For example, methylation of certain genes can indicate the presence of specific types of cancer. Similarly, changes in the levels of certain non-coding RNAs (like microRNAs) in blood or other bodily fluids can also act as potential cancer biomarkers. Because these changes often occur early in the disease progression, they can be valuable tools for early detection of cancer, sometimes even before symptoms appear.
Epigenetic therapy involves the use of drugs or other measures to correct the epigenetic modifications contributing to cancer. Unlike traditional cancer treatments that aim to kill cancer cells directly, epigenetic therapies aim to reprogram cancer cells by reversing abnormal epigenetic marks, thus restoring normal control of gene expression.
One of the attractive aspects of targeting epigenetic changes is that, unlike genetic changes, they are potentially reversible. This opens up a new avenue for cancer treatment, one where the faulty switches that contribute to cancer can be reset, offering hope for more effective treatments.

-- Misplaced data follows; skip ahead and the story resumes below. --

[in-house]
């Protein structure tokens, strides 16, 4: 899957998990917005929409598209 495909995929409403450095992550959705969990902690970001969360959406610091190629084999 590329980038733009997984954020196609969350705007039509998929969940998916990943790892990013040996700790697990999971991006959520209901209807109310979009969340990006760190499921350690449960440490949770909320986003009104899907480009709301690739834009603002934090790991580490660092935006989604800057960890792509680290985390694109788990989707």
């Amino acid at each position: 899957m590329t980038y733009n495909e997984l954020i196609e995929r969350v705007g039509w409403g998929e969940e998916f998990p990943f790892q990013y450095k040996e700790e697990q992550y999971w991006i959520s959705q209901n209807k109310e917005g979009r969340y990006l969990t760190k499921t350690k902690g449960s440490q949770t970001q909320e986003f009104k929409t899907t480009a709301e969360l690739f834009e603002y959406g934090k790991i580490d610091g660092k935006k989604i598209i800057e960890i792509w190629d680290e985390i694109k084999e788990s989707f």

Several epigenetic drugs have already been approved for cancer treatment, and many more are being tested in clinical trials:
Drugs like azacitidine and decitabine inhibit DNA methyltransferases, the enzymes responsible for adding methyl groups to DNA. By doing so, they can reverse hypermethylation, potentially switching on tumor suppressor genes. These drugs are approved for use in myelodysplastic syndrome, a bone marrow disorder that can lead to leukemia.
Drugs such as vorinostat and romidepsin inhibit histone deacetylases, enzymes that remove acetyl groups from histones. This can lead to a more open chromatin structure, potentially allowing for the re-expression of silenced genes. These drugs are used in cutaneous T cell lymphoma.
These drugs, which are still in the early stages of development, inhibit proteins that recognize acetylated histones. They have shown promise in certain types of leukemia and solid tumors.
While still largely in experimental stages, therapies designed to modulate the levels of specific miRNAs or other ncRNAs are being developed and tested.
Several recent advancements have broadened our understanding of the role of epigenetics in cancer:
Developments in sequencing technologies have enabled detailed mapping of the epigenome, leading to the discovery of novel epigenetic modifications and their roles in cancer.